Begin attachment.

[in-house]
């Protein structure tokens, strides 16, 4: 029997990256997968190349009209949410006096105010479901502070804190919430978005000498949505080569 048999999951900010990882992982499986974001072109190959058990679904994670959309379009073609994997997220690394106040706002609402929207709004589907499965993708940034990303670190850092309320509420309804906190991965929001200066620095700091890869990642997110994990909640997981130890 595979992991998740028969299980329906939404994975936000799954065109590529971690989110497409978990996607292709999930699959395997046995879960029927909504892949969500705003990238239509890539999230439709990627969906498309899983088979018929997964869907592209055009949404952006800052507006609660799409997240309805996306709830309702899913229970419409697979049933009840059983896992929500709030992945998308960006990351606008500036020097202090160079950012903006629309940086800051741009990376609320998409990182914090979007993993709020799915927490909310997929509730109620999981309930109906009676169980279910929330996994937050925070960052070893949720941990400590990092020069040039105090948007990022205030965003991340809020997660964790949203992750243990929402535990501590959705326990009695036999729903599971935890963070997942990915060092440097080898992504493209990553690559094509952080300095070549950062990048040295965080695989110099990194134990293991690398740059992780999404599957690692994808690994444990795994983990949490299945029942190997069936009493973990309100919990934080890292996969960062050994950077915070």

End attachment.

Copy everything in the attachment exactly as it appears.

[in-house]
């Protein structure tokens, strides 16, 4: 029997990256997968190349009209949410006096105010479901502070804190919430978005000498949505080569 048999999951900010990882992982499986974001072109190959058990679904994670959309379009073609994997997220690394106040706002609402929207709004589907499965993708940034990303670190850092309320509420309804906190991965929001200066620095700091890869990642997110994990909640997981130890 595979992991998740028969299980329906939404994975936000799954065109590529971690989110497409978990996607292709999930699959395997046995879960029927909504892949969500705003990238239509890539999230439709990627969906498309899983088979018929997964869907592209055009949404952006800052507006609660799409997240309805996306709830309702899913229970419409697979049933009840059983896992929500709030992945998308960006990351606008500036020097202090160079950012903006629309940086800051741009990376609320998409990182914090979007993993709020799915927490909310997929509730109620999981309930109906009676169980279910929330996994937050925070960052070893949720941990400590990092020069040039105090948007990022205030965003991340809020997660964790949203992750243990929402535990501590959705326990009695036999729903599971935890963070997942990915060092440097080898992504493209990553690559094509952080300095070549950062990048040295965080695989110099990194134990293991690398740059992780999404599957690692994808690994444990795994983990949490299945029942190997069936009493973990309100919990934080890292996969960062050994950077915070």